DIY – Self Managed PreFab Homes
Providing Custom Designed PreFab Homes for DIY - Self Managed Home Builders
With your decision to embark on your ADU or tiny house project, you most likely will have a few questions. How does the permit process work? Who do I contact first, the city, contractor, my financial advisor? How much will this project cost and what are my financing options? By committing to learning the rules of the ADU process, you’ll be breaking ground on your project in no time.
DIY – Self Managed PreFab Homes Project Overview
Homeowners will need to run plans for the project by their local department of building and safety. For ground-up construction, that means diagrams and exact measurements will need to be included. If a project is especially complex, homeowners may want to seek assistance from a licensed architect.
Once the project is built, homeowners will need to obtain a certificate of occupancy before anyone moves in. That means the structure will need to be inspected, and that its electricity, plumbing, and heating system will all need to be in working order.
A backyard trailer is not an ADU.
While loose in the definition of “accessory dwelling unit”, it doesn’t include recreational vehicles like campers and RVs. In most cities, new ADU standards being reviewed by city officials would allow for a new category of dwelling called “moveable tiny houses.”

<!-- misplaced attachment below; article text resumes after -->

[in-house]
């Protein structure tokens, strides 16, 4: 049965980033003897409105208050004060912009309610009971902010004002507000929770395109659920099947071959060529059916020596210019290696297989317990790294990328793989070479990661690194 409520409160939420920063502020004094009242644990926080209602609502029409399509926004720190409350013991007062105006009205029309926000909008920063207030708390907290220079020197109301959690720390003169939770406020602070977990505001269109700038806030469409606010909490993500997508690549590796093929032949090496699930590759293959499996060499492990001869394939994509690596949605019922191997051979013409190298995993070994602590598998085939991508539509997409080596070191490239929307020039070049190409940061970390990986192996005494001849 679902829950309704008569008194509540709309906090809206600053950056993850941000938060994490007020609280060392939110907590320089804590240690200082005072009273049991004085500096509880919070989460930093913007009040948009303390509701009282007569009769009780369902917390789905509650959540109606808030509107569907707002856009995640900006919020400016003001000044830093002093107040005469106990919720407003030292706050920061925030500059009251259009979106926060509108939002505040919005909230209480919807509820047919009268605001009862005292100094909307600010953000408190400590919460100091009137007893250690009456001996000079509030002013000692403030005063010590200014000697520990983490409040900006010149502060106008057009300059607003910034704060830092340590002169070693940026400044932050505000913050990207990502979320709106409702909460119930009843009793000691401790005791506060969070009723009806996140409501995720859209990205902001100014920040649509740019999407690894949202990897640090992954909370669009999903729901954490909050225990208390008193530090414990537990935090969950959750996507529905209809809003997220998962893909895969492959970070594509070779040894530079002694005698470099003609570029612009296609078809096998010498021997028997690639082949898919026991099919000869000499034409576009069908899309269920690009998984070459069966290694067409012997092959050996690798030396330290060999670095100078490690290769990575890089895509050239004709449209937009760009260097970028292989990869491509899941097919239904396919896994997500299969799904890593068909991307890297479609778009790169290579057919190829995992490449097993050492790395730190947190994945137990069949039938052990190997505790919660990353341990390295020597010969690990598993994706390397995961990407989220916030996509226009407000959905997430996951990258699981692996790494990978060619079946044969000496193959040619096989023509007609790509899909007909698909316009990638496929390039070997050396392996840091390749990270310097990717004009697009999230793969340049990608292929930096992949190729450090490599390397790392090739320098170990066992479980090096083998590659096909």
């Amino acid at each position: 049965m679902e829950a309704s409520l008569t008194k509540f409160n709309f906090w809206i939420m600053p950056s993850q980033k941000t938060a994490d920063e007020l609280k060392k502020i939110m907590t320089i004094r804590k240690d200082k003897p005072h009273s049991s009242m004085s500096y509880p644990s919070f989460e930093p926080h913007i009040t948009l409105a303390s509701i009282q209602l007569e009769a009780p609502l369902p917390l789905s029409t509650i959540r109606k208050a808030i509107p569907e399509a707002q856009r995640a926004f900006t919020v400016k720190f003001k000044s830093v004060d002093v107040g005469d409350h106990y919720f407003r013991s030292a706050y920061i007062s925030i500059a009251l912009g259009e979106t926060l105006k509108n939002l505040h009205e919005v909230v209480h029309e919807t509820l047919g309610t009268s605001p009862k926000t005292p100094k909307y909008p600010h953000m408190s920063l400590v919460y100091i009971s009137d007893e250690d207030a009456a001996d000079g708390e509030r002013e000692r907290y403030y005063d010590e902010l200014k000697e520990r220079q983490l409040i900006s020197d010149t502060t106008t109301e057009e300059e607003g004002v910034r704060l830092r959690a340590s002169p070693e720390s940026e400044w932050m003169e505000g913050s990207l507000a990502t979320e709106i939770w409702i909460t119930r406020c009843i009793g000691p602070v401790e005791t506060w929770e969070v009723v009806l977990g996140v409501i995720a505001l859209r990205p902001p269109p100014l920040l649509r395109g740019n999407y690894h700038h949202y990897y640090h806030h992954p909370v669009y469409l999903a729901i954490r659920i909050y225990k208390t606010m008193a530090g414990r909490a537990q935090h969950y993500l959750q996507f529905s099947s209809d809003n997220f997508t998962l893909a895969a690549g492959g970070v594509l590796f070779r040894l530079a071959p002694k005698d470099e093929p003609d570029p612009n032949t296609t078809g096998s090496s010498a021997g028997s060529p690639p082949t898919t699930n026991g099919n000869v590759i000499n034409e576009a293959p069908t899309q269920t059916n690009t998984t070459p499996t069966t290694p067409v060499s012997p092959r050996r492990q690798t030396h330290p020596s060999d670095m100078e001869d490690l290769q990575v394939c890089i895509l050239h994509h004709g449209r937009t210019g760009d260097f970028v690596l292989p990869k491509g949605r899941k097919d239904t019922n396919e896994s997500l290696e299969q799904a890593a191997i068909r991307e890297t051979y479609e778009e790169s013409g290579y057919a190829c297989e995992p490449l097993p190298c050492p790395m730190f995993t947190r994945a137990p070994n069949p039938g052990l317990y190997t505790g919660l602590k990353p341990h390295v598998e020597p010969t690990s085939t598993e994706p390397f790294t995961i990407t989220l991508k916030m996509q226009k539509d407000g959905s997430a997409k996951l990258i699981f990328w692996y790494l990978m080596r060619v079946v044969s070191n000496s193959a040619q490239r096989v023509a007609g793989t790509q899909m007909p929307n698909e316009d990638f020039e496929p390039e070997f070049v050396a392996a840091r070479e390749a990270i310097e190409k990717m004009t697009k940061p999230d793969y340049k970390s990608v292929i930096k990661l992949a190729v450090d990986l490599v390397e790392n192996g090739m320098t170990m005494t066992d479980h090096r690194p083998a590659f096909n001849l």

These are units that can be hitched to a vehicle and moved around while providing all the features of an ADU when stationary (a bathroom, kitchen, and living space). For now, though, these residences on wheels cannot be permitted as ADUs.
Listing ADUs as a vacation rental
State rules leave it up to local governments to decide whether ADUs can be listed on short-term rental sites like Airbnb. Some cities choose to ban ADUs from short-term rental use in order to encourage owners to lease them out for longer periods of time.
Homeowners aiming to build a rental unit for vacationers should definitely check local rules in their area before starting on the project.
ADUs for extra income or not
ADUs might be a solution to the California housing crisis, but don’t have to be used to house a person. Some homeowners may just want some extra space for an office or studio that can also be used as a guest room.
Owners who are just looking for extra room probably don’t need to bother getting all the necessary permits to build an ADU—most photo labs and fitness rooms don’t need a separate kitchen.
A standard addition permit may be an easier way to add that flex space.